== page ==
December 14, 2022

The “Stark Law” is a common title for the federal Physician Self-Referral Law found at 42 U.S.C. § 1395nn. The Stark Law prohibits certain types of referrals for health services for which payments are submitted for reimbursement under federal health care programs including Medicaid and Medicare. 

In brief, the federal Stark Law prohibits a physician from making referrals for designated health services to entities in which that physician or an immediate family member of the physician has a financial interest. A financial interest in another entity can include either an ownership or investment interest of the referring physician (or family member) in the entity, or a compensation arrangement between the referring physician (or family member) in the entity. A compensation arrangement is any financial arrangement involving remuneration – whether overtly or covertly, directly or indirectly, or in cash or in kind. 

How the Stark Law Developed

The Stark Law was named for the sponsor of the bill enacting the law, Congressman Pete Stark, who for years represented the 13th District of California, spanning from Central California to the Bay Area. Stark spent much of his legislative career pursuing legislation to regulate the healthcare industry, and in the late 1980’s he sponsored what came to be known as the Stark Law in order to prevent what he saw as unethical practices of self-referrals in the healthcare industry, which he believed unnecessarily increased the costs of healthcare due.

The Stark Law was enacted into law in 1990 under the first Bush Administration, and amendments to the Stark Law (referred to as “Stark II”) which included extending the scope of the law to include Medicaid in addition to Medicare coverage, were enacted in 1993. In 2001, 2004, and 2007, additional regulations were issued by the Centers for Medicare and Medicaid Services. 

Although critics have long contended that the Stark Law (and subsequent laws and regulations) unnecessarily impede the practice of medicine, particularly those physicians working in managed care organizations, and Congress attempted to repeal significant provisions of the law in 1995 (which was vetoed by then-President Clinton), the primary provisions of the Stark Law remains intact.  

Designated Health Services (DHS)

Designated health services for which referral thereto might trigger an investigation or enforcement action pursuant to the Stark Law include:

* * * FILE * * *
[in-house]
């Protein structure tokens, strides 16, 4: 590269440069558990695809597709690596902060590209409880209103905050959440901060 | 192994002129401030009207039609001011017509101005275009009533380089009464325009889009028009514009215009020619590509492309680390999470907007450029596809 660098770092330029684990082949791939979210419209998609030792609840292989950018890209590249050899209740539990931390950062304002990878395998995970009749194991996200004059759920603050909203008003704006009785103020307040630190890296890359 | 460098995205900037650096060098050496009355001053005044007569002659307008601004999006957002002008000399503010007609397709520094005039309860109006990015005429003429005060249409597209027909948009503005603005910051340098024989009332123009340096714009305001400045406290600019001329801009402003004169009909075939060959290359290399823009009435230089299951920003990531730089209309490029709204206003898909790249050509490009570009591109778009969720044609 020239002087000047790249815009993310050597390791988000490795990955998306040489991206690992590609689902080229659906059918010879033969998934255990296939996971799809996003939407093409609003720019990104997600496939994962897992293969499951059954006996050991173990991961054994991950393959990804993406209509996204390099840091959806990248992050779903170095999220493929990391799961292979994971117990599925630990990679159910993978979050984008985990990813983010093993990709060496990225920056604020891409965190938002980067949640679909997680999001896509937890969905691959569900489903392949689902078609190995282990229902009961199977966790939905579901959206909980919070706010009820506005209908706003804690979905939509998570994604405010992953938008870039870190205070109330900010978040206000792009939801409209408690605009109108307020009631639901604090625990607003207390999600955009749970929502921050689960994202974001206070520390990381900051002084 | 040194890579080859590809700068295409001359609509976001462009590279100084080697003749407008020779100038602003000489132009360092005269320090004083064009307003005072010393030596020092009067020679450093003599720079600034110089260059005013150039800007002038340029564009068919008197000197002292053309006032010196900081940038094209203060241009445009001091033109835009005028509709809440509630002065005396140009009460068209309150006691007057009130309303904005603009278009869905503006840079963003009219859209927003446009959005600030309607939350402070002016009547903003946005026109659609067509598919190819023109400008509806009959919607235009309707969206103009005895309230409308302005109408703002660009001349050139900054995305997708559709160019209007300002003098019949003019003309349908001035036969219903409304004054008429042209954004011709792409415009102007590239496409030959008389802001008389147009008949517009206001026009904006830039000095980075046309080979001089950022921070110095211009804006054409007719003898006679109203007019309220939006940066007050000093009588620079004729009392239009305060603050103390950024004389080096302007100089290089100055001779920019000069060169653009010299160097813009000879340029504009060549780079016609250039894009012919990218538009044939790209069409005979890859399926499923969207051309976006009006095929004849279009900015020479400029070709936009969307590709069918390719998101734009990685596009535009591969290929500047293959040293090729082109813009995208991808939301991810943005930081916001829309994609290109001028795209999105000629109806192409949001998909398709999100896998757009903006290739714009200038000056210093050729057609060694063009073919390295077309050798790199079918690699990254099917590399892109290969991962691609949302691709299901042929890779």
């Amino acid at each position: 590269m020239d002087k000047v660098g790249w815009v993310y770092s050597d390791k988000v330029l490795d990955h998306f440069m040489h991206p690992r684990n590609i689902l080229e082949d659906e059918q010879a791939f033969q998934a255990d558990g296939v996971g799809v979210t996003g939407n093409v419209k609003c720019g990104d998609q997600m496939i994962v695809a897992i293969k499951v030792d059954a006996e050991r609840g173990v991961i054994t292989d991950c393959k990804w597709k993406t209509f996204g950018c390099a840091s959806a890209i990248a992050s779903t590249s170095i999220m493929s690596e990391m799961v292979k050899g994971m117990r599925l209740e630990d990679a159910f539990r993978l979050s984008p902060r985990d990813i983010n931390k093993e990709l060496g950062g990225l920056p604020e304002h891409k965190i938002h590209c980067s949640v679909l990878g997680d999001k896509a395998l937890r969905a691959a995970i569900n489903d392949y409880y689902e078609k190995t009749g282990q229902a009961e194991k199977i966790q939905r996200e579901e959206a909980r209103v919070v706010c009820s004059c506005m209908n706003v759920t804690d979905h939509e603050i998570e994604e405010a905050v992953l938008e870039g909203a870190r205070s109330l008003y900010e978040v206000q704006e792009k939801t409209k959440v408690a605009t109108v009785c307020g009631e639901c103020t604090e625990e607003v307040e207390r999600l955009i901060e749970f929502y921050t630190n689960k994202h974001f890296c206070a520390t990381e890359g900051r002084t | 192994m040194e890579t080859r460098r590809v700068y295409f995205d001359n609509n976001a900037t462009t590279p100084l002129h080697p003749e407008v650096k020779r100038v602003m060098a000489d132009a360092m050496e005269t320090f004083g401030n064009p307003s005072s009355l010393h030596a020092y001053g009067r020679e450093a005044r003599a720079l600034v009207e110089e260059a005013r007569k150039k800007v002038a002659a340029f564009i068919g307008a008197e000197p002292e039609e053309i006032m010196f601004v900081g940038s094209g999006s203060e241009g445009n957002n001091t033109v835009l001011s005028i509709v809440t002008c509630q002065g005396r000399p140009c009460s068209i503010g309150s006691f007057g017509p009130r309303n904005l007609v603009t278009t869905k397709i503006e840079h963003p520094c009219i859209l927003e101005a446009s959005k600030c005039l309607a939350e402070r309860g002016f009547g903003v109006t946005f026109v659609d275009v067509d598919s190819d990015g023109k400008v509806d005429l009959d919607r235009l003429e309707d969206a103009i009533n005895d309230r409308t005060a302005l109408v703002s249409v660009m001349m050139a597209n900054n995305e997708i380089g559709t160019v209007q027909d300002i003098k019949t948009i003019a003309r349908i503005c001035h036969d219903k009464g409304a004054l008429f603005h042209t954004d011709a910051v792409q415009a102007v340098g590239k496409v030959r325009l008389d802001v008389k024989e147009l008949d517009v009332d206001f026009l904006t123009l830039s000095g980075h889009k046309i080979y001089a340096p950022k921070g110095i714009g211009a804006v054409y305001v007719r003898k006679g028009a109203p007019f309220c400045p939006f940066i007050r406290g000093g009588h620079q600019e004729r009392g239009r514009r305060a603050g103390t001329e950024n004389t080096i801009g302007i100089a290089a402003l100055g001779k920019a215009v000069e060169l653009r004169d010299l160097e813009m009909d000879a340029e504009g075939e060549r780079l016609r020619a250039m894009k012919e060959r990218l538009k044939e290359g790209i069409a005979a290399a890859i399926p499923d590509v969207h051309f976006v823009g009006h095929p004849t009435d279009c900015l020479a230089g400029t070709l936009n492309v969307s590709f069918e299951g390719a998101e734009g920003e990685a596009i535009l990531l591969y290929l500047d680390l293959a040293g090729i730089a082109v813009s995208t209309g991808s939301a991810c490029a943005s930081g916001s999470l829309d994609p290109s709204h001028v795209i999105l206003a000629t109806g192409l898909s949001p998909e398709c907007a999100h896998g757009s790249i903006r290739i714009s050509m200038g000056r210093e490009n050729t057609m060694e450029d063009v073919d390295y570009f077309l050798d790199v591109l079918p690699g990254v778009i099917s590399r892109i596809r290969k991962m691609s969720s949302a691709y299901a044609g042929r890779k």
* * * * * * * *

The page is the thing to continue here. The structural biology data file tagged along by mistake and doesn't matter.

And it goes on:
• Clinical laboratory services
  • Physical therapy services
  • Occupational therapy services
  • Radiology services (including magnetic resonance imaging, computerized axial tomography scans, and ultrasound devices
  • Radiation therapy services and supplies
  • Durable medical equipment and supplies
  • Parenteral and enteral nutrients, equipment, and supplies
  • Prosthetics, orthotics, and prosthetic devices and supplies
  • Home health services
  • Outpatient prescription drugs
  • Inpatient and outpatient hospital services
  • Outpatient speech-language pathology services

Stark Law Exceptions

It is, of course, the case that much of our modern U.S. healthcare system has evolved from your classic sole proprietor doctor’s office to be built around organizations of providers that work together to provide healthcare services to patients, whether as part of health maintenance organization (HMO), managed care organization (MCO), preferred provider organization (PPO), or other business relationship. In such cases, the premise of such organizations (at least in part) is to provide more efficient and comprehensive care to patients from a collection of individual physicians, who often have some level of financial connection to one another.

Reflecting this reality, the Stark Law includes exceptions for certain types of referrals, such that those referrals would not trigger a violation of the law. These include exceptions for services provided under the direct supervision of the referring doctor, in-office ancillary services (i.e., additional medical services provided in the same building as the referring physician), prepaid medical plans, academic medical services providers, and other types of services for which there is a certain and bonafide connection between the referring physician and the referred goods or services. 

Consequences of Stark Law Violations

Physicians found to violate the Stark Law can face exclusion from participating in Medicare and Medicaid, denial of payment, and civil penalties of up to $15,000 per submitted claim and $100,000 for the existence of each arrangement or scheme. 

While the Stark Law is a civil rather than criminal law, note that there is a significant crossover between the types of violations that result in a Stark Law violation with those that result in a violation of the Anti-Kickback Statute and the False Claims Act. Both the Anti-Kickback Statute and the False Claims can result in criminal penalties, including up to five years imprisonment. 

Focusing just on the Stark Law, however, the civil penalties imposed on physicians and entities found to have violated the law can be enormous. As set forth here, numerous Stark Law settlements have resulted in healthcare organizations paying fines in the tens of millions of dollars following investigations into potential Stark Law violations. 

Contact an Experienced Healthcare Defense Attorney

Healthcare providers and professionals face unique and complex legal risks, and our attorneys have the legal experience and industry knowledge to counsel and protect clients in all aspects of the industry. It is important to respond properly to legal risks as soon as they arise.  Our attorneys are here to provide counsel and representation to mitigate risk at the earliest possible moment. Contact our office to speak with an experienced healthcare defense attorney regarding your situation today. 

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